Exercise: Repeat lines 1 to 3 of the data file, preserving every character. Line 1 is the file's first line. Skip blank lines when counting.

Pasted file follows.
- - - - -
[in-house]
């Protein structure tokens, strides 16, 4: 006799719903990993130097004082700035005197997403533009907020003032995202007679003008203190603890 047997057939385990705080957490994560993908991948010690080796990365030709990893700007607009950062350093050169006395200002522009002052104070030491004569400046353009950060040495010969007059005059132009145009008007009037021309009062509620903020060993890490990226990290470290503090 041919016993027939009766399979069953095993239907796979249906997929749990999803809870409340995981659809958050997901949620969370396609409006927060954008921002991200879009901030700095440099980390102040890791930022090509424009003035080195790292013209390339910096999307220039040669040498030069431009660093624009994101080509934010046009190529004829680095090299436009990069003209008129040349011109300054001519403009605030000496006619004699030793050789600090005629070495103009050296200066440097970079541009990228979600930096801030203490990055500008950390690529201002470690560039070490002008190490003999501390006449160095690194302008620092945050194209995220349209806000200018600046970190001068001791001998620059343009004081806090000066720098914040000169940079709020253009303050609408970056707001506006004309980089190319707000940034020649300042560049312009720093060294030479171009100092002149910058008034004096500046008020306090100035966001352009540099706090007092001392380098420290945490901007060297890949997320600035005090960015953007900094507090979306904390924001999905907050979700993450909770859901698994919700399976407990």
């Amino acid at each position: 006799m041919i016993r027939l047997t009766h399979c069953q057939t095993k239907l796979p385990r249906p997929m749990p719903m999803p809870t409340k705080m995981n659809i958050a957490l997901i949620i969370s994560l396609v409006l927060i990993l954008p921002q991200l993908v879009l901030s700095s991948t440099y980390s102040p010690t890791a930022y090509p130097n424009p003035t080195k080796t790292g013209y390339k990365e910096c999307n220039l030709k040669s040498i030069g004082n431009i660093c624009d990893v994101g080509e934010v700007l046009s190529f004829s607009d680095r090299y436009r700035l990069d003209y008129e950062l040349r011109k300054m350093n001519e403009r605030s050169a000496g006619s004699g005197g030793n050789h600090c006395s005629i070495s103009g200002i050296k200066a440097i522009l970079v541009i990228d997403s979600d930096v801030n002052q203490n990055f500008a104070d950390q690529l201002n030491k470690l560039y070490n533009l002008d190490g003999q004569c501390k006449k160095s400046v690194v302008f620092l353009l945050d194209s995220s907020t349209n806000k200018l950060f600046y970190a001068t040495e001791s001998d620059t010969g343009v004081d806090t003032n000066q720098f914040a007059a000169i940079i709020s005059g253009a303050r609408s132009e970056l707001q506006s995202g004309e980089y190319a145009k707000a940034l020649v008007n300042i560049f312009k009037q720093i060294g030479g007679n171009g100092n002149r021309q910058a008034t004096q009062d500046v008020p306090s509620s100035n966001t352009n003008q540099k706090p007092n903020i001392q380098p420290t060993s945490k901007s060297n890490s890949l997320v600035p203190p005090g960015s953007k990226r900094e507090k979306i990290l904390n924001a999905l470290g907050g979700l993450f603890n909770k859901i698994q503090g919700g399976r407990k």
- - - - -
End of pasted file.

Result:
[in-house]
């Protein structure tokens, strides 16, 4: 006799719903990993130097004082700035005197997403533009907020003032995202007679003008203190603890 047997057939385990705080957490994560993908991948010690080796990365030709990893700007607009950062350093050169006395200002522009002052104070030491004569400046353009950060040495010969007059005059132009145009008007009037021309009062509620903020060993890490990226990290470290503090 041919016993027939009766399979069953095993239907796979249906997929749990999803809870409340995981659809958050997901949620969370396609409006927060954008921002991200879009901030700095440099980390102040890791930022090509424009003035080195790292013209390339910096999307220039040669040498030069431009660093624009994101080509934010046009190529004829680095090299436009990069003209008129040349011109300054001519403009605030000496006619004699030793050789600090005629070495103009050296200066440097970079541009990228979600930096801030203490990055500008950390690529201002470690560039070490002008190490003999501390006449160095690194302008620092945050194209995220349209806000200018600046970190001068001791001998620059343009004081806090000066720098914040000169940079709020253009303050609408970056707001506006004309980089190319707000940034020649300042560049312009720093060294030479171009100092002149910058008034004096500046008020306090100035966001352009540099706090007092001392380098420290945490901007060297890949997320600035005090960015953007900094507090979306904390924001999905907050979700993450909770859901698994919700399976407990």
């Amino acid at each position: 006799m041919i016993r027939l047997t009766h399979c069953q057939t095993k239907l796979p385990r249906p997929m749990p719903m999803p809870t409340k705080m995981n659809i958050a957490l997901i949620i969370s994560l396609v409006l927060i990993l954008p921002q991200l993908v879009l901030s700095s991948t440099y980390s102040p010690t890791a930022y090509p130097n424009p003035t080195k080796t790292g013209y390339k990365e910096c999307n220039l030709k040669s040498i030069g004082n431009i660093c624009d990893v994101g080509e934010v700007l046009s190529f004829s607009d680095r090299y436009r700035l990069d003209y008129e950062l040349r011109k300054m350093n001519e403009r605030s050169a000496g006619s004699g005197g030793n050789h600090c006395s005629i070495s103009g200002i050296k200066a440097i522009l970079v541009i990228d997403s979600d930096v801030n002052q203490n990055f500008a104070d950390q690529l201002n030491k470690l560039y070490n533009l002008d190490g003999q004569c501390k006449k160095s400046v690194v302008f620092l353009l945050d194209s995220s907020t349209n806000k200018l950060f600046y970190a001068t040495e001791s001998d620059t010969g343009v004081d806090t003032n000066q720098f914040a007059a000169i940079i709020s005059g253009a303050r609408s132009e970056l707001q506006s995202g004309e980089y190319a145009k707000a940034l020649v008007n300042i560049f312009k009037q720093i060294g030479g007679n171009g100092n002149r021309q910058a008034t004096q009062d500046v008020p306090s509620s100035n966001t352009n003008q540099k706090p007092n903020i001392q380098p420290t060993s945490k901007s060297n890490s890949l997320v600035p203190p005090g960015s953007k990226r900094e507090k979306i990290l904390n924001a999905l470290g907050g979700l993450f603890n909770k859901i698994q503090g919700g399976r407990k």